Ogier: Hard to put emotional eighth WRC title into words

Sebastien Ogier says it is “hard to put into words” the joy and sadness of winning an eighth World Rally Championship title in his final season as a full-time driver.

Ogier: Hard to put emotional eighth WRC title into words
Listen to this article

The Toyota driver secured an emotional championship victory in style by winning the title deciding Rally Monza after a thrilling event long fight with teammate and rival Elfyn Evans.

Ogier’s victory sparked emotional scenes as the success brought the curtain down on a glittering full-time WRC career, while it was also the final event for co-driver Julien Ingrassia after a successful 16-year partnership.

Ingrassia shed a tear as they crossed the finish line before Ogier presented him with a crash helmet to commemorate the eighth world title and his career, before climbing on the roof of the Yaris to celebrate the championship.

While Ogier is expected to return the WRC for at least one rally next year in Monte Carlo, the 37-year-old has no regrets on his decision to step back from full-time driving in the WRC.

“It [the title] is hard to put words on this kind of day in terms of emotions, but the biggest one today is about Julien [Ingrassia],” Ogier told Motorsport.com.

“We know inside us that there is a lot of joy but there is a bit of sadness and more than a little bit actually.

“We know this is the end of this fantastic journey and Julien has been a huge part of this successful story. I told him across the finish line that I’m going to miss him.

“I had prepared his crash helmet a few rallies ago when we had this 44 point lead. I was not able to finish the title in the last rallies and in the end we couldn’t use so I had to wait in-until the last stage of the rally to use it.

“At least next year I am only doing a few rallies maybe, I have no real plans. Every good thing has an end in life and I’m not sad at any point about this decision that I have taken but it feels completely right to do this right now.

“Let’s see what the future brings to my life. I feel I need this break and time for myself and try to build some more motivation to do some more motorsport again.”

Winner and Champion Sébastien Ogier, Julien Ingrassia, Toyota Gazoo Racing WRT Toyota Yaris WRC

Winner and Champion Sébastien Ogier, Julien Ingrassia, Toyota Gazoo Racing WRT Toyota Yaris WRC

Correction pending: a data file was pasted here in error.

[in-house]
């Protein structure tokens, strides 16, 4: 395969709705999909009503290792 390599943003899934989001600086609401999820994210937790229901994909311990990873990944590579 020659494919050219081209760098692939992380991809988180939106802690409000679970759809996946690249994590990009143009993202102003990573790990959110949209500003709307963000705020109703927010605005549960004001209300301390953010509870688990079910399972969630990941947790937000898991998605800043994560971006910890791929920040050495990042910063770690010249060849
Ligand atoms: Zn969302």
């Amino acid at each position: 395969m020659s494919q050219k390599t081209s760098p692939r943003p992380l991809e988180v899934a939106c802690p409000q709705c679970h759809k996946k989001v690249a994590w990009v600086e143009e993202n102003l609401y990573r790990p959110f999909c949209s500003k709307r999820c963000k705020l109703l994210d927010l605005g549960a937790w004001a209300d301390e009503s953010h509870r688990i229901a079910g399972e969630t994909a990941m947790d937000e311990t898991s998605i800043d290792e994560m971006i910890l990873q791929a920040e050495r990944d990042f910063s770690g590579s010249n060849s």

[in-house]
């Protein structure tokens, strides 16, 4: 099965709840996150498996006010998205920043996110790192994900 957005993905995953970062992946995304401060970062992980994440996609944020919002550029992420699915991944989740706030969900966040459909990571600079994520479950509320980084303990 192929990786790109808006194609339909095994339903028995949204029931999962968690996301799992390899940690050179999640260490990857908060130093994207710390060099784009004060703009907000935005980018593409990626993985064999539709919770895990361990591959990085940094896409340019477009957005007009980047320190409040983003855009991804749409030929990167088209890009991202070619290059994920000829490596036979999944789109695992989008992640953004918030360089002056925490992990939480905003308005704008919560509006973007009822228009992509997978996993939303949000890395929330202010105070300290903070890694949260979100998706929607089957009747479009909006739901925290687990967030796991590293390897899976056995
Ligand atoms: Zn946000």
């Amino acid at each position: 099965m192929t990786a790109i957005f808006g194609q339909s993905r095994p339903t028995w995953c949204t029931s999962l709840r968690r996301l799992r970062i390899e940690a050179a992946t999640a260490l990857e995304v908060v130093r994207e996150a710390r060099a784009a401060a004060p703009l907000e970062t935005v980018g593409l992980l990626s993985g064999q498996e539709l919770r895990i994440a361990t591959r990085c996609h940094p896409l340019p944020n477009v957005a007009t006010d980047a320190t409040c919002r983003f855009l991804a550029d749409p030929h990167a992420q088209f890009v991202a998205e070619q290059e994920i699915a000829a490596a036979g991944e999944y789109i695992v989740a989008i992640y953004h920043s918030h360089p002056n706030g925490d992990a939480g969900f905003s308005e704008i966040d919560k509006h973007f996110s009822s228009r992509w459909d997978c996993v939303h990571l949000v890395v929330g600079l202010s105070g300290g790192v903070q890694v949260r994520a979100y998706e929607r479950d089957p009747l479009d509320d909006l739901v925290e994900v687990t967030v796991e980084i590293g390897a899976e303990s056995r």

Photo by: Toyota Racing

Ogier’s fairytale finish was almost derailed when he clipped a concrete barrier with his front right on Sunday’s first stage in Monza, and was lucky to avoid a puncture.

"Yes luck is part of the sport. I just glanced this barrier and a few millimetres in then it is an impact and it breaks the wheel and minimum it is a puncture,” he added.

“I knew it wasn’t a big impact as I almost didn’t feel it, but inside it sounded strange and I was constantly checking my dashboard to see if I have a puncture. I was quite relieved to see there was no puncture and I could carry on normally.”

Reflecting on his career, Ogier says it is impossible to pick out a favourite title from his eight championships.

“In my eyes they are all the best I cherish all of them," he said. “Sometimes I will make a classification but it is always a unique journey. I think emotionally I appreciate them even more year after year.”

Ogier will however return to the wheel of a rally car next week with the Frenchman expected to test Toyota’s new hybrid Rally1 2022 car for the first time.

shares
comments

Related video

Monza WRC: Ogier seals emotional eighth world title in style

Evans "couldn't have given an awful lot more" in WRC title fight

Why Monte Carlo success could spark another past master’s WRC revival

Why Monte Carlo success could spark another past master’s WRC revival

Prime
Prime
WRC
Rally Monte Carlo
Tom Howard

Delecour on starting a new chapter Why Monte Carlo success could spark another past master’s WRC revival

How fired-up Ogier became the WRC's ultimate Monte master

How fired-up Ogier became the WRC's ultimate Monte master

Prime
Prime
WRC
Rally Monte Carlo
Tom Howard

How fired-up Ogier mastered Monte How fired-up Ogier became the WRC's ultimate Monte master

How Lancia pulled off its famous Monte Carlo giantkilling

How Lancia pulled off its famous Monte Carlo giantkilling

Prime
Prime
WRC
Tom Howard

How Lancia defeated Audi in 1983 How Lancia pulled off its famous Monte Carlo giantkilling

Why M-Sport has pinned all its efforts on a WRC reunion

Why M-Sport has pinned all its efforts on a WRC reunion

Prime
Prime
WRC
Tom Howard

Why M-Sport focused on WRC reunion Why M-Sport has pinned all its efforts on a WRC reunion

The contenders seeking to take Rovanpera's WRC crown

The contenders seeking to take Rovanpera's WRC crown

Prime
Prime
WRC
Tom Howard

Rovanpera's title rivals in 2023 The contenders seeking to take Rovanpera's WRC crown

Why Rovanpera is anticipating a fight to defend his WRC title

Why Rovanpera is anticipating a fight to defend his WRC title

Prime
Prime
WRC
Tom Howard

How Rovanpera can defend his title Why Rovanpera is anticipating a fight to defend his WRC title

From F1 to WRC: Why Hyundai's new boss could be an inspired signing

From F1 to WRC: Why Hyundai's new boss could be an inspired signing

Prime
Prime
WRC
Tom Howard

From F1 to WRC: Hyundai's new boss From F1 to WRC: Why Hyundai's new boss could be an inspired signing

The ultimate rally car project the WRC is glad COVID killed

The ultimate rally car project the WRC is glad COVID killed

Prime
Prime
WRC
Tom Howard

The stillborn Toyota WRC car The ultimate rally car project the WRC is glad COVID killed